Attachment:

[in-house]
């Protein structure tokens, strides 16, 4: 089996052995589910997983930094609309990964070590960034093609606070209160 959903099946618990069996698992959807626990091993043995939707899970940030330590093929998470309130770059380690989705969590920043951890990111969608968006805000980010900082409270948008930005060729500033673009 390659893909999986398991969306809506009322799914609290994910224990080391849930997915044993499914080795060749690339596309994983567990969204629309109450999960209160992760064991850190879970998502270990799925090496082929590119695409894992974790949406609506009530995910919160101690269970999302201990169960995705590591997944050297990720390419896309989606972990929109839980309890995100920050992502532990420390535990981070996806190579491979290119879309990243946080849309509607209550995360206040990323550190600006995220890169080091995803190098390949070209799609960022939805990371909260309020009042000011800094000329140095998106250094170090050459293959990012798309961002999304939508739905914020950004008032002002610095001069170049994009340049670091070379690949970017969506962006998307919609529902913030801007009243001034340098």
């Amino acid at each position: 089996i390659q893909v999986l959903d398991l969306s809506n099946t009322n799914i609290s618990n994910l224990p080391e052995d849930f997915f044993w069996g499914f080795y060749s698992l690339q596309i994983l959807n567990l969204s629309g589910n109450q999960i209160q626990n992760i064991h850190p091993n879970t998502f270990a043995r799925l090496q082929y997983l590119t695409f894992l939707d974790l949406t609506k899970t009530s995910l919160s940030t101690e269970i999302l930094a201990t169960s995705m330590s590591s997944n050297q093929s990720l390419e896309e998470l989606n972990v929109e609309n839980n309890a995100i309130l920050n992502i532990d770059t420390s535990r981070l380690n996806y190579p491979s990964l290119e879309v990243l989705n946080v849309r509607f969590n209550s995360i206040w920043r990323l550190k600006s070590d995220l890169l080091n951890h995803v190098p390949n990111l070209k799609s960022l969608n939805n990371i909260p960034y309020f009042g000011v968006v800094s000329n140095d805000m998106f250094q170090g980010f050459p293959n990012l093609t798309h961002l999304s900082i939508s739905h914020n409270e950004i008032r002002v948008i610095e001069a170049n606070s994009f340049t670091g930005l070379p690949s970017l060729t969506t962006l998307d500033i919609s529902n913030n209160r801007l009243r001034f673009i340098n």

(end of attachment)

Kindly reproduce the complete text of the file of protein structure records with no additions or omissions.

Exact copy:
[in-house]
């Protein structure tokens, strides 16, 4: 089996052995589910997983930094609309990964070590960034093609606070209160 959903099946618990069996698992959807626990091993043995939707899970940030330590093929998470309130770059380690989705969590920043951890990111969608968006805000980010900082409270948008930005060729500033673009 390659893909999986398991969306809506009322799914609290994910224990080391849930997915044993499914080795060749690339596309994983567990969204629309109450999960209160992760064991850190879970998502270990799925090496082929590119695409894992974790949406609506009530995910919160101690269970999302201990169960995705590591997944050297990720390419896309989606972990929109839980309890995100920050992502532990420390535990981070996806190579491979290119879309990243946080849309509607209550995360206040990323550190600006995220890169080091995803190098390949070209799609960022939805990371909260309020009042000011800094000329140095998106250094170090050459293959990012798309961002999304939508739905914020950004008032002002610095001069170049994009340049670091070379690949970017969506962006998307919609529902913030801007009243001034340098």
């Amino acid at each position: 089996i390659q893909v999986l959903d398991l969306s809506n099946t009322n799914i609290s618990n994910l224990p080391e052995d849930f997915f044993w069996g499914f080795y060749s698992l690339q596309i994983l959807n567990l969204s629309g589910n109450q999960i209160q626990n992760i064991h850190p091993n879970t998502f270990a043995r799925l090496q082929y997983l590119t695409f894992l939707d974790l949406t609506k899970t009530s995910l919160s940030t101690e269970i999302l930094a201990t169960s995705m330590s590591s997944n050297q093929s990720l390419e896309e998470l989606n972990v929109e609309n839980n309890a995100i309130l920050n992502i532990d770059t420390s535990r981070l380690n996806y190579p491979s990964l290119e879309v990243l989705n946080v849309r509607f969590n209550s995360i206040w920043r990323l550190k600006s070590d995220l890169l080091n951890h995803v190098p390949n990111l070209k799609s960022l969608n939805n990371i909260p960034y309020f009042g000011v968006v800094s000329n140095d805000m998106f250094q170090g980010f050459p293959n990012l093609t798309h961002l999304s900082i939508s739905h914020n409270e950004i008032r002002v948008i610095e001069a170049n606070s994009f340049t670091g930005l070379p690949s970017l060729t969506t962006l998307d500033i919609s529902n913030n209160r801007l009243r001034f673009i340098n």